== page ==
Few studies have defined how the risk of hospital-acquired acute renal failure varies with the level of estimated glomerular filtration rate (GFR). It is also not clear whether common factors such as diabetes mellitus, hypertension and proteinuria increase the risk of nosocomial acute renal failure independent of GFR. To determine this we compared 1,746 hospitalized adult members of Kaiser Permanente Northern California who developed dialysis-requiring acute renal failure with 600,820 hospitalized members who did not. Patient GFR was estimated from the most recent outpatient serum creatinine measurement prior to admission. The adjusted odds ratios were significantly and progressively elevated from 1.95 to 40.07 for stage 3 through stage 5 patients (not yet on maintenance dialysis) compared to patients with estimated GFR in the stage 1 and 2 range. Similar associations were seen after controlling for inpatient risk factors. Pre-admission baseline diabetes mellitus, diagnosed hypertension and known proteinuria were also independent risk factors for acute kidney failure. Our study shows that the propensity to develop in-hospital acute kidney failure is another complication of chronic kidney disease whose risk markedly increases even in the upper half of stage 3 estimated GFR. Several common risk factors for chronic kidney disease also increase the peril of nosocomial acute kidney failure.
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              Global strategy for the diagnosis, management, and prevention of chronic obstructive pulmonary disease: National Heart, Lung, and Blood Institute and World Health Organization Global Initiative for Chronic Obstructive Lung Disease (GOLD): executive summary.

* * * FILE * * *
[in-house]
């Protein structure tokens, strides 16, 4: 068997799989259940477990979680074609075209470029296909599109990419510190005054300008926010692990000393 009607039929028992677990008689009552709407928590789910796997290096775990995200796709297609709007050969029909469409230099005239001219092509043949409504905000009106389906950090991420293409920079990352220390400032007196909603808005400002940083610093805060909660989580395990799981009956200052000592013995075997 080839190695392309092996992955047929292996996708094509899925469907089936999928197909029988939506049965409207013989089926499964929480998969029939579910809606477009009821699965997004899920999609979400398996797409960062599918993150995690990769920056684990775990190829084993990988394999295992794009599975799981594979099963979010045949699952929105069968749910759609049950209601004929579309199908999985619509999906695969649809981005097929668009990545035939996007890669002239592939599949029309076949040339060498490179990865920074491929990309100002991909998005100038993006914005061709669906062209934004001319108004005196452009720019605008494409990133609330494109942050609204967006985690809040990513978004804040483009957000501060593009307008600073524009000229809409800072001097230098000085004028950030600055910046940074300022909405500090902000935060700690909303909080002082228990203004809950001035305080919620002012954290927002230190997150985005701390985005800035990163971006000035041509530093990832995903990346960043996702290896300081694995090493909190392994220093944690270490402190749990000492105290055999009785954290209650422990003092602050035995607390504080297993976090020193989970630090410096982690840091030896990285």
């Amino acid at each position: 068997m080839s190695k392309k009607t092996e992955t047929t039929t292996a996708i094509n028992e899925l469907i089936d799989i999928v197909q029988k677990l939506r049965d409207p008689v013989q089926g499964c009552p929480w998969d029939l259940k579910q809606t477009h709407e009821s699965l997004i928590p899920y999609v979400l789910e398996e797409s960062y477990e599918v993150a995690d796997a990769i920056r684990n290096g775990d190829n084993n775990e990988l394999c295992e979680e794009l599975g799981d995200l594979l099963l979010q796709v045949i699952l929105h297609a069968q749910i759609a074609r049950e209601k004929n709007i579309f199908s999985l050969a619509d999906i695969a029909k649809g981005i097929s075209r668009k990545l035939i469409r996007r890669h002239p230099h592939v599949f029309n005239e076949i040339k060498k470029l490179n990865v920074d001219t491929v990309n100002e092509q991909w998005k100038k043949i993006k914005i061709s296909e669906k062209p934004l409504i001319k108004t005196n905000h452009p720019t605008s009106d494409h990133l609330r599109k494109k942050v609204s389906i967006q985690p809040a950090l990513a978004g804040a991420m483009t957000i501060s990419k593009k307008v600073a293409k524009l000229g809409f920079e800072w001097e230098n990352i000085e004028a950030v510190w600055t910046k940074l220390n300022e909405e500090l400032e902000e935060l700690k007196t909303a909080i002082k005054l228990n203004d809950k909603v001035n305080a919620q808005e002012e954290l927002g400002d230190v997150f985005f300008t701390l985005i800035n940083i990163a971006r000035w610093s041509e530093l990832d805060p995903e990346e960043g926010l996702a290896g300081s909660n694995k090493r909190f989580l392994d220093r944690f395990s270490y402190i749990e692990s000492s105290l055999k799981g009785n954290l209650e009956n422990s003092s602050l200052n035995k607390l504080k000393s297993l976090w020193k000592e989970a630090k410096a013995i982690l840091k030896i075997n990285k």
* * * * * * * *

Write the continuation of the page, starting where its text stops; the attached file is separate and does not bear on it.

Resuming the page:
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                Author and article information

                Journal
                Int J Chron Obstruct Pulmon Dis
                Int J Chron Obstruct Pulmon Dis
                International Journal of COPD
                International Journal of Chronic Obstructive Pulmonary Disease
                Dove Medical Press
                1176-9106
                1178-2005
                2015
                28 September 2015
                : 10
                : 2067-2077
                Affiliations
                [1 ]Faculty of Epidemiology and Population Health, London School of Hygiene and Tropical Medicine, London, UK
                [2 ]Department of Respiratory Epidemiology, Occupational Medicine and Public Health, National Heart and Lung Institute, Imperial College London, London, UK
                Author notes
                Correspondence: MF Barakat, Faculty of Epidemiology and Population Health, London School of Hygiene and Tropical Medicine, Keppel Street, London WC1E 7HT, UK, Email fbarakat86@ 123456gmail.com
                Article
                copd-10-2067
                10.2147/COPD.S88759
                4592049
                © 2015 Barakat et al. This work is published by Dove Medical Press Limited, and licensed under Creative Commons Attribution – Non Commercial (unported, v3.0) License

                The full terms of the License are available at http://creativecommons.org/licenses/by-nc/3.0/. Non-commercial uses of the work are permitted without any further permission from Dove Medical Press Limited, provided the work is properly attributed.

                Categories
                Original Research

                Respiratory medicine

                prognosis, acute renal failure, chronic bronchitis, emphysema, mortality